Key words Extremely fast absorption
Springer Online Journal Archives 1860-2000
Chemistry and Pharmacology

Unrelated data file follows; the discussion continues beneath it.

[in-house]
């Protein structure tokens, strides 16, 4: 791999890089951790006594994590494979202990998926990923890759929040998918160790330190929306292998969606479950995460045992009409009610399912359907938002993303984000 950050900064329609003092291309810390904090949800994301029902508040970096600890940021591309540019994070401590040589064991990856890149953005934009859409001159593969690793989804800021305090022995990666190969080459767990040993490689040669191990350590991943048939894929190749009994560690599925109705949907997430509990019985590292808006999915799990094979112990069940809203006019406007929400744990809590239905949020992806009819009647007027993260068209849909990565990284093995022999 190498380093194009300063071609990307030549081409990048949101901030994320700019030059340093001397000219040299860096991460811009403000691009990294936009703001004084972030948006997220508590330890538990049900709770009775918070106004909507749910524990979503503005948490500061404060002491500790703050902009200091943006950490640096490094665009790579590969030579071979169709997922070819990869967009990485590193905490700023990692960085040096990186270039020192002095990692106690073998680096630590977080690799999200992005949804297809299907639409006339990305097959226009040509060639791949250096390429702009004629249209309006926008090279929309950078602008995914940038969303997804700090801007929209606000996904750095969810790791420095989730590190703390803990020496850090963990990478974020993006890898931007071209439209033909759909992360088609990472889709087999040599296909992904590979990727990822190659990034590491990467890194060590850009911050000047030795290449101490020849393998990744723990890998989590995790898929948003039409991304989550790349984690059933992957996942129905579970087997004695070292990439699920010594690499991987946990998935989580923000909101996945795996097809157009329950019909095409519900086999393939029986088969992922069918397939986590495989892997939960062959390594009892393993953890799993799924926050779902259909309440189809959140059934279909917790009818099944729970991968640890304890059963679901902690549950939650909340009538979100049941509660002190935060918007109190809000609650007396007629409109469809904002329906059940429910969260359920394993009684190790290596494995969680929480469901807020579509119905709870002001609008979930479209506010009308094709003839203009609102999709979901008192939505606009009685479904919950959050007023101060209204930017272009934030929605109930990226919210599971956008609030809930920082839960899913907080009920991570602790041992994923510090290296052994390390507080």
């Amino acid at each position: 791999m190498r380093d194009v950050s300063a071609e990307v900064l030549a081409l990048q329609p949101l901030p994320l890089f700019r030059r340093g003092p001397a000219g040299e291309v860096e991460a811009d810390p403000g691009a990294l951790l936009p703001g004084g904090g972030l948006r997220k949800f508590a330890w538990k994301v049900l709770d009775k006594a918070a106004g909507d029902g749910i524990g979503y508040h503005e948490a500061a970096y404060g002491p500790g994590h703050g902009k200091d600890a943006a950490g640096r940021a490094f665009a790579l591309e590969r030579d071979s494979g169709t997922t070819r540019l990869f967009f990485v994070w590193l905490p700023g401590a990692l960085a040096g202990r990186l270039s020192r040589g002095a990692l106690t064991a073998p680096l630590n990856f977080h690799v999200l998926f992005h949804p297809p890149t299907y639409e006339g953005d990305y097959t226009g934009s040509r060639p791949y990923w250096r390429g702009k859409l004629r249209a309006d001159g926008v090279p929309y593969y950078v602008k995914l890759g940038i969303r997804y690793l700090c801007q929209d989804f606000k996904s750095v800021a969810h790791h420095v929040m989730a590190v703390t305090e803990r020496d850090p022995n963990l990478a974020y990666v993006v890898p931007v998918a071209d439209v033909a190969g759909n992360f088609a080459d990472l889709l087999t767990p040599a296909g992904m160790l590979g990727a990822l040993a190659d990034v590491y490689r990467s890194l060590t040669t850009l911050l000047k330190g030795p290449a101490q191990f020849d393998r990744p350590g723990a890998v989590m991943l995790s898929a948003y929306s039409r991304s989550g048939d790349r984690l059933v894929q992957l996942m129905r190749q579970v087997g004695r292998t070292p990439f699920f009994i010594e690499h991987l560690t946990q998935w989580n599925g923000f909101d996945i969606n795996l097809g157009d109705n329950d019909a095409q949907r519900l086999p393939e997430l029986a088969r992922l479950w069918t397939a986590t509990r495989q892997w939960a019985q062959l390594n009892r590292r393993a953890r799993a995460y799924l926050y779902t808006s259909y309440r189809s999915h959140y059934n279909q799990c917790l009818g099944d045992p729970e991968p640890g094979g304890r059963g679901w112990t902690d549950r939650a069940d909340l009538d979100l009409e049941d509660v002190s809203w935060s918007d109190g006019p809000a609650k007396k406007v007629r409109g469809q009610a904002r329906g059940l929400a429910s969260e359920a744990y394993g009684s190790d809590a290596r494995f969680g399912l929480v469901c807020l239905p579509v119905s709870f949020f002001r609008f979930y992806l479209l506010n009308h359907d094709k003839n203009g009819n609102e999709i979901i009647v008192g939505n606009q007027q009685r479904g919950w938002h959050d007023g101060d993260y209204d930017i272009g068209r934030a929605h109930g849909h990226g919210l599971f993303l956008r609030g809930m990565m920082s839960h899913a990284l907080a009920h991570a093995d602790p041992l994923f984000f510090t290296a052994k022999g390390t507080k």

Abstract Objective: The pharmacokinetics of the long-acting β2-agonist formoterol fumarate, which is a racemate of the (S,S)- and (R,R)-enantiomers were evaluated in 12 healthy (eight male, four female) volunteers after a single inhaled high dose of 120 μg of formoterol fumarate. The tolerability and safety were also assessed. Methods: Each volunteer inhaled the single 120-μg dose through the Aerolizer device within 2–5 min, using ten 12-μg dry powder capsules for inhalation. Formoterol, i.e., the sum of both enantiomers, was determined in plasma over 24 h, whereas the separate enantiomers were determined in urine over 48 h. Incidence, seriousness and severity of adverse experiences, electrocardiogram (ECG), including the corrected QT interval (QTc) calculation, systolic blood pressure, heart rate, and plasma potassium levels were recorded. Results: In nine of the 12 volunteers, the peak plasma concentration of formoterol was observed already at 5 min after inhalation. The absorption kinetics were complex, as depicted by multiple peaks or shoulders within 0.5–6 h after inhalation. Mean with (SD; n = 12) of maximum concentration (Cmax) and area under the curve (AUC) of formoterol in plasma were 266 (108) pmol · l−1 and 1330 (398) pmol · h · l−1, respectively. The moderate inter-individual variability in systemic exposure of formoterol reflects the homogeneous pharmacokinetics of the drug. A predominant slow elimination of formoterol from plasma with a mean half-life (t1/2) of 10 h was demonstrated. Assuming linear kinetics in plasma suggested by urinary data, the steady-state trough plasma levels of formoterol for a b.i.d. dosing regimen are predicted to amount to 20% of Cmax. In urine, mean with (SD; n = 10) of the amount excreted over 48 h was 3.61 (0.89)% of dose for the pharmacologically active (R,R)-enantiomer and 4.80 (1.33)% of dose for the (S,S)-enantiomer. The terminal half-lives calculated from the excretion rate-time curves, i.e., 13.9 h and 12.3 h for the (R,R)- and (S,S)-enantiomer, respectively, confirm the slow elimination of formoterol from plasma. The dose inhaled was 10 times the most frequently recommended dose (12 μg) and 5 times the highest recommended dose (24 μg). Ten of 12 subjects experienced mild and transient nervousness. Pulse readings demonstrated the maximum mean increase of 25.8 beats · min−1 at 6 h. The mean maximum QTc increase was 25 msec at 6 h. Pulse and QTc values returned to baseline or close to baseline values at 24 h or before. Potassium levels in plasma decreased in eight out of 12 subjects; the lowest mean value was 3.53 mmol · l−1 at 2 h post-dose. The lowest individual potassium measurement was 2.95 mmol · l−1 between 15 min and 6 h. By 8 h post-dose all values had returned to within the normal ranges. Conclusions: The extremely fast appearance of formoterol in plasma shows the predominance of airways absorption shortly after inhalation. Due to a terminal elimination half-life of about 10 h, sustained systemic concentrations of formoterol are predicted for a twice daily treatment regimen without noteworthy accumulation. The excreted amounts in percent of dose of the enantiomers in urine and the enantiomer ratio are similar to data reported previously after lower doses and suggest linear kinetics for doses between 12 μg and 120 μg of formoterol fumarate. The expected side effects on heart rate, QTc interval, and plasma potassium were small and had no clinical consequences in spite of the very high dose of 120 μg (5 to 10 times the recommended therapeutic dose of Foradil). It should be noted that the impact of high doses may be greater in patients. Nevertheless these findings provide reassurance on the safety margin of formoterol after accidental and intentional overdosing.
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